YEAR OLD BRANDY
HOGSWORTH is a farewell, a chapter coming to an end. Raj Peter Bhakta is departing from the whiskey world, but he is leaving an Islay mark on his newest spirited sensation. Armagnac carries rich notes of caramel from a long single distillation. Now imagine that exquisite profile with a kiss of seaside smokiness. It's a marriage of fruit with brine and sweet with savory.
Light nose before an initial wave of dried apricot. Palate brings in peaty smokiness from Islay casks. Flavor cascades as fruits change and caramel floats in between. Complex and continuous finish, reminiscent of initial fruitiness with just the shadow of peat and berry.
REVIVAL is an embrace of the future. Blended by our Revivalist Society on the 4th of July, 2020, this barrel carries the greatest wisdom of the spirits world. It marries the best attributes of Armagnac and scotch, and the wedding is monumental. Revival contains the same vintages as Hogsworth, but new blend ratios highlight distinct tasting notes.
Sweet, honey nose before initial waves of winter berry and fig. Lighter smoke in the palate before gradual waves of plum, fig, and caramel. Complexity on the finish, redoubling the peat with a hint of mint.
Named for King Arthur Pendragon, master of Excalibur, this barrel pays homage to discovery. Whether drawn from a stone or a cellar, it narrates the power within a mythic asset. Armagnac from France was our founder's. Our 50 Year blend can be yours.
Lovely nose of honey and butterscotch. Initial notes of floral citrus and vanilla, with just a hint of peat. Islay smoke enters later, circulating on the palate with a deep oakiness. Finish is spicy, with white pepper to complement final notes of caramel and plum.
This barrel contains gratitude for the apprentice. Sir Galahad is Lancelot’s son, a late addition to Arthur’s Round Table. Nevertheless, he becomes a heroic knight in his own time, leading the quest for the Holy Grail and even besting death itself. Every company has dozens of young Galahads. With proper training, they can become great. We drink to these unsung heroes.
Sweet nose of tangerine, chocolate, and honey. Lemon zest on the attack, followed by our most powerful peat aspect yet and almost cinnamon spice. Dried fruit and chocolate cascades toward finish, which leaves lingering smoke and strong peat.
PERCIVAL is for the visionary. Isolated in the forest until 15, this youth followed a legion of knights on foot to King Arthur’s court, earning a seat at the Table. There is power in perseverance, in never settling for “no,” despite the obstacles. The spirits of Percival herein have marched marathons for their goals.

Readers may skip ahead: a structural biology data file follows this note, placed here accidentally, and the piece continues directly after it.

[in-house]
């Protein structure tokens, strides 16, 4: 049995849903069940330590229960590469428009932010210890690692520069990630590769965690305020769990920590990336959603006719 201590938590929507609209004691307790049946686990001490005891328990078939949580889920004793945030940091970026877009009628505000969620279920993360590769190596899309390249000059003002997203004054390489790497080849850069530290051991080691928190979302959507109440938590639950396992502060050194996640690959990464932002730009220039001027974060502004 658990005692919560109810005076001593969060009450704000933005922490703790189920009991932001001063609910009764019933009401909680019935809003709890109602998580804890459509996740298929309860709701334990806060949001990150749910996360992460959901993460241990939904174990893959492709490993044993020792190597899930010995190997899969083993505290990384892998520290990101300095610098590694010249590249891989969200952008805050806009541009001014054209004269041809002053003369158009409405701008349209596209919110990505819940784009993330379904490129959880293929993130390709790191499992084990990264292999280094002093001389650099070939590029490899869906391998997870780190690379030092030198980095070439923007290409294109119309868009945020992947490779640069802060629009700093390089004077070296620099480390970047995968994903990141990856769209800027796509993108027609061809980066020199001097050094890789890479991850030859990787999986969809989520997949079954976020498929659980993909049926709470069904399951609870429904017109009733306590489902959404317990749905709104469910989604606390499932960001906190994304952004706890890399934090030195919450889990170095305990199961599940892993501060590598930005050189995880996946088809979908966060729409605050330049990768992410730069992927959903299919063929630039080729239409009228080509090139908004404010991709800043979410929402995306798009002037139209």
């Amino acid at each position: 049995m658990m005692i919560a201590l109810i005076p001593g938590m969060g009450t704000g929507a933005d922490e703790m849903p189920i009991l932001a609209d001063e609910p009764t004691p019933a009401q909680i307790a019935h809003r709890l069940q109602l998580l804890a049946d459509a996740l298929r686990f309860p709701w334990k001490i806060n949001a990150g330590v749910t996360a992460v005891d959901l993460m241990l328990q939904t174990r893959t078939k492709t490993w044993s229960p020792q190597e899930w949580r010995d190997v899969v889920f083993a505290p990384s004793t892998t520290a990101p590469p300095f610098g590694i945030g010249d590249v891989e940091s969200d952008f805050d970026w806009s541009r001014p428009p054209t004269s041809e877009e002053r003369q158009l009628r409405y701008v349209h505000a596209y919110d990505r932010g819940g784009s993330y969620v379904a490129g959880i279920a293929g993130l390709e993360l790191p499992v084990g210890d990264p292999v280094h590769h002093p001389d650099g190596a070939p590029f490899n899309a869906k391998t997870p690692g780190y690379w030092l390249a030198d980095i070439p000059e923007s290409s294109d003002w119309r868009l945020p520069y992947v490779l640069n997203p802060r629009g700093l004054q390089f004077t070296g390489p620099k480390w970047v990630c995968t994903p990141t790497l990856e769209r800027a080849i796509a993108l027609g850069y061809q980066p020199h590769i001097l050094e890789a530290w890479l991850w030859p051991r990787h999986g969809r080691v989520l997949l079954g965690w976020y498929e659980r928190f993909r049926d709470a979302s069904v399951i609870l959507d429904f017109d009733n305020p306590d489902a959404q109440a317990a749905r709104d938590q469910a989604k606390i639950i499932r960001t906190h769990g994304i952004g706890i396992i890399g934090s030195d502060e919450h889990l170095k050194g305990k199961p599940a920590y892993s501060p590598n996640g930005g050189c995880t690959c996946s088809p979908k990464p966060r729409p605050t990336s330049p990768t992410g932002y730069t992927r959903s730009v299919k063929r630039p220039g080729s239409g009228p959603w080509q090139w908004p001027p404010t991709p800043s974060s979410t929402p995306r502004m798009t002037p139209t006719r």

Freshly sawn oak shavings and dried apricot on the nose. Dimly lit cigar lounge with rich cheesecake and candied strawberry. Grassy and sticky finish, with notes of tickling flame torching caramel and citrus jam.
LOHENGRIN is a toast to humility. This man is the Swan Knight of Arthurian legend. Ferried by a swan-drawn boat to rescue a maiden, he mysteriously demanded his name never be revealed. This teaches us much about humility. The spirits in this barrel toast the modern heroes who ask for no recognition in return. This is true honor, after all.
Macerated strawberries and heavy oak on the nose. New shoe leather, smoldering cigar, and charred caramel. Banana split on a syrupy diner table. Persistent, mentholated finish of marzipan, apricot, and Islay peat.
GUINEVERE is the fairest barrel in the land. Rich with a smoky kiss and a majesty worthy of the namesake. Guinevere was King Arthur’s wife, Queen of the British in an age of magic and chivalry. Don’t let the beauty distract, though: you might catch yourself drinking up all of this rare blend before you can save some as a liquid investment...
Powerful nose of ripe fruits, freshly sawn oak, and a touch of varnish. Palate dry and deeply rich. Complex, with well integrated oak and good presence of tannins, tabacco. This blend is especially great to accompany a cigar.
SAGRAMORE is smoky with a hotheaded namesake. He was a frenzied knight, righteous, but quick-tempered and often dangerous. His epic battles and love affairs were told throughout the land: early Britain’s first true “bad boy.” We present this one to the Scotch drinkers who enjoy the most intense of Islay finishes.
Nose of charred marshmallow, the burnt caramel crust at the bottom of a sugaring vat. Peaty spray and barnacle-coated wooden rowboat. Rare steak with a maple-orange glaze. The ripest of plums cast into flame.
COLGREVANCE presents a timeless paradox. When one speaks on behalf of righteous truth, peril can befall. Colgrevance is one such example. This knight was slain as he prevented the murder of his comrade. Though his legacy is oft-forgotten, we honor his name. At the very least, it’s amusing to say out loud. At most, it reminds us to hold fast to our virtues, even before the harshest rebuke.
Rich nose, with strong white wine profile. Fresh slivered almonds, orange peel, nutmeg, and charred caramel. Smooth, peaty attack, with palate of ripe, stewed fruit and dry raisins. Powerful and persistent peaty finish.
GAWAIN, the courteous knight. Sir Gawain's skill with the sword and celebrated integrity earned him a permanent seat by Arthur’s side. Above all, the tale of Sir Gawain’s marriage reminds us that true beauty is found within. Love is a mysterious puzzle, but our most important tool lies in our judgement of character. Let this barrel bring the truly good souls closer.
Nose of rose petals and dried nectarine, with the slightest hint of mossy campfire. Chocolate-covered strawberries, with charred bacon and smoky victuals to accompany. Decadent fudge to celebrate the day's catch.
BOHEMOND is as heroic as it is delicate. The bright, fiery orange color says it all: this crusader king imparts insatiable passion and victorious perseverance. From Prince of Taranto in Southern Italy to Prince of Antioch in modern-day Turkey, Bohemond brought stirring leadership to his various conquests. Pope Urban II admired his strength, and we’re sure you’ll admire this barrel’s.